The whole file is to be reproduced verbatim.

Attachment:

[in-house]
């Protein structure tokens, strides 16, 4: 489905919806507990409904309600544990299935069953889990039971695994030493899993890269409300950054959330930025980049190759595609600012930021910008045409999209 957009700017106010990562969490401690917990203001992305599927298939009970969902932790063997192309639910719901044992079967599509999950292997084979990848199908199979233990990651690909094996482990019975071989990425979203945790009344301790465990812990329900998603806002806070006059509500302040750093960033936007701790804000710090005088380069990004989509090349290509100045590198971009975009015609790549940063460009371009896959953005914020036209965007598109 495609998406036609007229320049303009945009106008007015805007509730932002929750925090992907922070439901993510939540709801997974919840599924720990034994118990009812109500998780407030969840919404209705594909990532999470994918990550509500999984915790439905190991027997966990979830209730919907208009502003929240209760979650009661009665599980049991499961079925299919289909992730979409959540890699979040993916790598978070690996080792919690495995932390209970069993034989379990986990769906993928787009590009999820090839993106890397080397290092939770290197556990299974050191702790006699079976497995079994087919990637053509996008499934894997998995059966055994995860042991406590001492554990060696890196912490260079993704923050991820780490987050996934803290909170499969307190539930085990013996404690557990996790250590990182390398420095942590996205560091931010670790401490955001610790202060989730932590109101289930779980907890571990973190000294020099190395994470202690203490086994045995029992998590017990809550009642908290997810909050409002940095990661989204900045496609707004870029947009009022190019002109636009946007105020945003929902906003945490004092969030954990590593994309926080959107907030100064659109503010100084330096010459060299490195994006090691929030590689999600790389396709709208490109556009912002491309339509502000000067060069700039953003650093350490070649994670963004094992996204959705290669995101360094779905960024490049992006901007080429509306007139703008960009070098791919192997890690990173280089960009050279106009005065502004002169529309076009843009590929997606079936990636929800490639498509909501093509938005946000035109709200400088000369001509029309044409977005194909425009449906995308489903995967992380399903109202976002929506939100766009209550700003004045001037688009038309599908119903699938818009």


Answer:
[in-house]
């Protein structure tokens, strides 16, 4: 489905919806507990409904309600544990299935069953889990039971695994030493899993890269409300950054959330930025980049190759595609600012930021910008045409999209 957009700017106010990562969490401690917990203001992305599927298939009970969902932790063997192309639910719901044992079967599509999950292997084979990848199908199979233990990651690909094996482990019975071989990425979203945790009344301790465990812990329900998603806002806070006059509500302040750093960033936007701790804000710090005088380069990004989509090349290509100045590198971009975009015609790549940063460009371009896959953005914020036209965007598109 495609998406036609007229320049303009945009106008007015805007509730932002929750925090992907922070439901993510939540709801997974919840599924720990034994118990009812109500998780407030969840919404209705594909990532999470994918990550509500999984915790439905190991027997966990979830209730919907208009502003929240209760979650009661009665599980049991499961079925299919289909992730979409959540890699979040993916790598978070690996080792919690495995932390209970069993034989379990986990769906993928787009590009999820090839993106890397080397290092939770290197556990299974050191702790006699079976497995079994087919990637053509996008499934894997998995059966055994995860042991406590001492554990060696890196912490260079993704923050991820780490987050996934803290909170499969307190539930085990013996404690557990996790250590990182390398420095942590996205560091931010670790401490955001610790202060989730932590109101289930779980907890571990973190000294020099190395994470202690203490086994045995029992998590017990809550009642908290997810909050409002940095990661989204900045496609707004870029947009009022190019002109636009946007105020945003929902906003945490004092969030954990590593994309926080959107907030100064659109503010100084330096010459060299490195994006090691929030590689999600790389396709709208490109556009912002491309339509502000000067060069700039953003650093350490070649994670963004094992996204959705290669995101360094779905960024490049992006901007080429509306007139703008960009070098791919192997890690990173280089960009050279106009005065502004002169529309076009843009590929997606079936990636929800490639498509909501093509938005946000035109709200400088000369001509029309044409977005194909425009449906995308489903995967992380399903109202976002929506939100766009209550700003004045001037688009038309599908119903699938818009």